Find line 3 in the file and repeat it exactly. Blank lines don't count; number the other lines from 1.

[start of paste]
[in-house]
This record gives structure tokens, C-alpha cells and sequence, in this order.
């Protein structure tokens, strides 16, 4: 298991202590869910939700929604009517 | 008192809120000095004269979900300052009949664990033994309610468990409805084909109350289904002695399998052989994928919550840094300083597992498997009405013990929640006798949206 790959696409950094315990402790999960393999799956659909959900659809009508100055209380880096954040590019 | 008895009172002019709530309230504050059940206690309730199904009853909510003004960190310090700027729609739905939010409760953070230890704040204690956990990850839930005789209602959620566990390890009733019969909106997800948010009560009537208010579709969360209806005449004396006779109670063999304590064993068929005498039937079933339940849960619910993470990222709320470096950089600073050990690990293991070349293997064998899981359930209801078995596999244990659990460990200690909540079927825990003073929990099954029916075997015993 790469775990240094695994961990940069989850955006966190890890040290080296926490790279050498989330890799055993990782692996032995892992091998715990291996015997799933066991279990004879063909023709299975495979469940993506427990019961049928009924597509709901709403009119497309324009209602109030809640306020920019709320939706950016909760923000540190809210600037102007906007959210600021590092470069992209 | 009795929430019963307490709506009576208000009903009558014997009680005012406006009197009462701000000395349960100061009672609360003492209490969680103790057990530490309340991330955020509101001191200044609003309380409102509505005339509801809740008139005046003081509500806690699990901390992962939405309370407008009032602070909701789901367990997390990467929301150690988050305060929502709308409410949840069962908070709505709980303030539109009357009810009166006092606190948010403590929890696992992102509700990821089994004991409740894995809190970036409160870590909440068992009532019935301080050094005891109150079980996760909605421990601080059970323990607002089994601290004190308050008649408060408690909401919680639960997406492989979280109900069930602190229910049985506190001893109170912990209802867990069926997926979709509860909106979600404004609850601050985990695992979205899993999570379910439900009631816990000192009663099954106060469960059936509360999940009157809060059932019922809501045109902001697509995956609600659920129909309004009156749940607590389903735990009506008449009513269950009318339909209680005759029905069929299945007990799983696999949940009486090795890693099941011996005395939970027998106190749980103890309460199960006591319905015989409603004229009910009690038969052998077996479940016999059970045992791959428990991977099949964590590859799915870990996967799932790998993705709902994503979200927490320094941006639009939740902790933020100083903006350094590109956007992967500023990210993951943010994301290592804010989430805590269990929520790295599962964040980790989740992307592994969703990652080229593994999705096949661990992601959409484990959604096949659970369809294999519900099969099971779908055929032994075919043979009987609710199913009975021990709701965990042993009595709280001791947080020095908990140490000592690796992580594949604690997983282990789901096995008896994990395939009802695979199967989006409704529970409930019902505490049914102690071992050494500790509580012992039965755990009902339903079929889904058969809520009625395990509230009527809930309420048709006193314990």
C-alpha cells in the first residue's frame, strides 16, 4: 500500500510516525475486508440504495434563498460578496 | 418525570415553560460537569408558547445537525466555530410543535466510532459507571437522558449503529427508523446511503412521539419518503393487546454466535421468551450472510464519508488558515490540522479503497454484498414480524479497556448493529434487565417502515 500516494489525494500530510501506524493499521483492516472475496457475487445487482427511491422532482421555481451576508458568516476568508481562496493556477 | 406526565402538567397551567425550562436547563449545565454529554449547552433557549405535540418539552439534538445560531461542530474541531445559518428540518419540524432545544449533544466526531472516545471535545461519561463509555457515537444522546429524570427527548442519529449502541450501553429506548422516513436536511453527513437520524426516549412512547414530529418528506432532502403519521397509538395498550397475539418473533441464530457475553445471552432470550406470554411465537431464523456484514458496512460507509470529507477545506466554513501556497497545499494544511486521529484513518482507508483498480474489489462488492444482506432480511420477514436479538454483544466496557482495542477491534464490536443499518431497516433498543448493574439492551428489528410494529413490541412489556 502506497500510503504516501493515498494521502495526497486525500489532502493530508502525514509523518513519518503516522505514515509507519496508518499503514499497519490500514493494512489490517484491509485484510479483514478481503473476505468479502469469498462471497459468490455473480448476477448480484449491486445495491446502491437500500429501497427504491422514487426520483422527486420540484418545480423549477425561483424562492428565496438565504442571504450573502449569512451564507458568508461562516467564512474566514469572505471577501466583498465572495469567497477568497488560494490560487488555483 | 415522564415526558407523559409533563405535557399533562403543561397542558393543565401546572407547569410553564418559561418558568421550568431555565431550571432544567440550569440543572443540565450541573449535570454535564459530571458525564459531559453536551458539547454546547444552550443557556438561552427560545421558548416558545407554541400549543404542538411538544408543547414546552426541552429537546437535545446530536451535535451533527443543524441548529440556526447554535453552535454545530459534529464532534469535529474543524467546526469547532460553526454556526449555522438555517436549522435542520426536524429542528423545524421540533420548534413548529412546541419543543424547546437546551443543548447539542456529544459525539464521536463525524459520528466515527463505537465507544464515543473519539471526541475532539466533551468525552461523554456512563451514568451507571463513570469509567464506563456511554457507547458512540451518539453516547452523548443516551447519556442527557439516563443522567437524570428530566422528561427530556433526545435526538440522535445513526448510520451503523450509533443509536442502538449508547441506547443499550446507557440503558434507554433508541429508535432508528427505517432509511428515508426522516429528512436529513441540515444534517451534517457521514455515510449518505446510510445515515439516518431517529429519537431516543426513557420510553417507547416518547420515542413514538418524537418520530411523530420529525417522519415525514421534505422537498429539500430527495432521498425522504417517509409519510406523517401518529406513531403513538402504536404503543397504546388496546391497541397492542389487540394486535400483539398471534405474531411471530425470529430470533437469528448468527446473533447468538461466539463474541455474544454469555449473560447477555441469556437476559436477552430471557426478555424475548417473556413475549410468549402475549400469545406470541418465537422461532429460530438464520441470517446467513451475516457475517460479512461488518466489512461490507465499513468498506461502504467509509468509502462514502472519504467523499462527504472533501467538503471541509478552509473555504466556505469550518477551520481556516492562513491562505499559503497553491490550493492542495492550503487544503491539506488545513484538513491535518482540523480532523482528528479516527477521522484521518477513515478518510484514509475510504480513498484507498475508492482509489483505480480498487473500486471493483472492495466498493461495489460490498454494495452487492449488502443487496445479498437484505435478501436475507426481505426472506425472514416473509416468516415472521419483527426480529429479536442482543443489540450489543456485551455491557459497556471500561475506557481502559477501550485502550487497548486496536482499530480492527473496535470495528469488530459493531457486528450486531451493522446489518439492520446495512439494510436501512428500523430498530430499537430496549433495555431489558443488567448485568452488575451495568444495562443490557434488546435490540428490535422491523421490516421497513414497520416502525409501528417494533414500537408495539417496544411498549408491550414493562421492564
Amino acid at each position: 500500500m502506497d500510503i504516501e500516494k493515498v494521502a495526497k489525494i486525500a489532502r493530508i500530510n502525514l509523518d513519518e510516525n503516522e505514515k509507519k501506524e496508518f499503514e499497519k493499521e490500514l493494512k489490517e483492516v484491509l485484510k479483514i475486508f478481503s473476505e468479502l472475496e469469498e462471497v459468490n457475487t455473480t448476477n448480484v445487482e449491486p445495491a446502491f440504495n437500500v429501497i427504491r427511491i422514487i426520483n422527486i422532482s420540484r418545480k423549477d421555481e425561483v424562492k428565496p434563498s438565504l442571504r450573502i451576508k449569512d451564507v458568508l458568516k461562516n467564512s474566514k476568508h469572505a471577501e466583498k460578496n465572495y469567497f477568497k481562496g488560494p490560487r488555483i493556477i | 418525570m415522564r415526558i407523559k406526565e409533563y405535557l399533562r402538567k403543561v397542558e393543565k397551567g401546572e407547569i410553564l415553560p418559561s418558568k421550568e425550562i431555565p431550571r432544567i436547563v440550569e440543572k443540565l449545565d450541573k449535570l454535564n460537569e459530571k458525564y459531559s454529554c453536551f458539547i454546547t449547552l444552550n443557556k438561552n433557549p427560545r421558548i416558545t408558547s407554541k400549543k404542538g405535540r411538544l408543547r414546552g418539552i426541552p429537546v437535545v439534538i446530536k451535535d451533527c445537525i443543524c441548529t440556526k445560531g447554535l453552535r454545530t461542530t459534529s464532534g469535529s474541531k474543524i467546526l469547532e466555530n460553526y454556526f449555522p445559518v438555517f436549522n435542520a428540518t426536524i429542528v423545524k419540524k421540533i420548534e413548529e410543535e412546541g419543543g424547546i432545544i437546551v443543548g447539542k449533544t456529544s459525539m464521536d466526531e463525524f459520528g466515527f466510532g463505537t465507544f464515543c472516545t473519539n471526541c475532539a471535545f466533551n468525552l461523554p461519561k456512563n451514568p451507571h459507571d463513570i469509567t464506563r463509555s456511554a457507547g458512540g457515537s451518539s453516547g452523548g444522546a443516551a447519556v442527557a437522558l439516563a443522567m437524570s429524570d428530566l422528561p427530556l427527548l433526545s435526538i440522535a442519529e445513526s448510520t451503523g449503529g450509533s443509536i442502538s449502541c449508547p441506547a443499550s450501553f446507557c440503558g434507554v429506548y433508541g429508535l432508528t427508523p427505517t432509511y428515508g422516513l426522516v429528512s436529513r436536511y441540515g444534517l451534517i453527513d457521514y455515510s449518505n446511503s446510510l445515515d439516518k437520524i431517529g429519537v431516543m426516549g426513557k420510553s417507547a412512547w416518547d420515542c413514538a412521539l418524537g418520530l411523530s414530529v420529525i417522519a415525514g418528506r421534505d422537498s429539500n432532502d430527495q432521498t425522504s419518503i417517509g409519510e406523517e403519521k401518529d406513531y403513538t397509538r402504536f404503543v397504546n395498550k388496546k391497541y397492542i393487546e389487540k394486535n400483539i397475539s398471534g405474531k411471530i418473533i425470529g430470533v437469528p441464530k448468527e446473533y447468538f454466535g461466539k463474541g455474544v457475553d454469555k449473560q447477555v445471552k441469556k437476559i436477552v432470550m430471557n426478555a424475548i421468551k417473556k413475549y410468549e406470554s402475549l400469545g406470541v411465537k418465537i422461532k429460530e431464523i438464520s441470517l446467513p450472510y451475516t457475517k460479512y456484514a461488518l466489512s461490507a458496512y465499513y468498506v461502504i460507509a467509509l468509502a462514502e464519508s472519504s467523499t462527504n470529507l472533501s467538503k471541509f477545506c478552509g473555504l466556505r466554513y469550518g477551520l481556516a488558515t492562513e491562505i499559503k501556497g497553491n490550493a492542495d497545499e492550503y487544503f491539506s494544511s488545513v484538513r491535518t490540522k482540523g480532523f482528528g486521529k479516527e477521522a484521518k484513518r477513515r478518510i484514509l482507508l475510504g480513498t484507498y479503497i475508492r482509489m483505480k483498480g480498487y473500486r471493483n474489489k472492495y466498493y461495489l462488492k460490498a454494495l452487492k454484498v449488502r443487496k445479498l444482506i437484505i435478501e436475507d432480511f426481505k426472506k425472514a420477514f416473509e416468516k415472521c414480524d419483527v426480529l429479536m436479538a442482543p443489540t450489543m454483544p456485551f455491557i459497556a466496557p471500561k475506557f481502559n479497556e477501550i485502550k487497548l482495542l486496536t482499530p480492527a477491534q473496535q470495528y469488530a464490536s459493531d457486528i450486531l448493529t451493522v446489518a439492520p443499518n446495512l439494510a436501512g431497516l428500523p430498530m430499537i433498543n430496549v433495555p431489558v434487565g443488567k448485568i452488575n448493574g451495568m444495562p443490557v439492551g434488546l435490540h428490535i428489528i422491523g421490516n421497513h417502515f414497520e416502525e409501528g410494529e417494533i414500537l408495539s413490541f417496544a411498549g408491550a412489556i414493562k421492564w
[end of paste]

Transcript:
């Protein structure tokens, strides 16, 4: 298991202590869910939700929604009517 | 008192809120000095004269979900300052009949664990033994309610468990409805084909109350289904002695399998052989994928919550840094300083597992498997009405013990929640006798949206 790959696409950094315990402790999960393999799956659909959900659809009508100055209380880096954040590019 | 008895009172002019709530309230504050059940206690309730199904009853909510003004960190310090700027729609739905939010409760953070230890704040204690956990990850839930005789209602959620566990390890009733019969909106997800948010009560009537208010579709969360209806005449004396006779109670063999304590064993068929005498039937079933339940849960619910993470990222709320470096950089600073050990690990293991070349293997064998899981359930209801078995596999244990659990460990200690909540079927825990003073929990099954029916075997015993 790469775990240094695994961990940069989850955006966190890890040290080296926490790279050498989330890799055993990782692996032995892992091998715990291996015997799933066991279990004879063909023709299975495979469940993506427990019961049928009924597509709901709403009119497309324009209602109030809640306020920019709320939706950016909760923000540190809210600037102007906007959210600021590092470069992209 | 009795929430019963307490709506009576208000009903009558014997009680005012406006009197009462701000000395349960100061009672609360003492209490969680103790057990530490309340991330955020509101001191200044609003309380409102509505005339509801809740008139005046003081509500806690699990901390992962939405309370407008009032602070909701789901367990997390990467929301150690988050305060929502709308409410949840069962908070709505709980303030539109009357009810009166006092606190948010403590929890696992992102509700990821089994004991409740894995809190970036409160870590909440068992009532019935301080050094005891109150079980996760909605421990601080059970323990607002089994601290004190308050008649408060408690909401919680639960997406492989979280109900069930602190229910049985506190001893109170912990209802867990069926997926979709509860909106979600404004609850601050985990695992979205899993999570379910439900009631816990000192009663099954106060469960059936509360999940009157809060059932019922809501045109902001697509995956609600659920129909309004009156749940607590389903735990009506008449009513269950009318339909209680005759029905069929299945007990799983696999949940009486090795890693099941011996005395939970027998106190749980103890309460199960006591319905015989409603004229009910009690038969052998077996479940016999059970045992791959428990991977099949964590590859799915870990996967799932790998993705709902994503979200927490320094941006639009939740902790933020100083903006350094590109956007992967500023990210993951943010994301290592804010989430805590269990929520790295599962964040980790989740992307592994969703990652080229593994999705096949661990992601959409484990959604096949659970369809294999519900099969099971779908055929032994075919043979009987609710199913009975021990709701965990042993009595709280001791947080020095908990140490000592690796992580594949604690997983282990789901096995008896994990395939009802695979199967989006409704529970409930019902505490049914102690071992050494500790509580012992039965755990009902339903079929889904058969809520009625395990509230009527809930309420048709006193314990």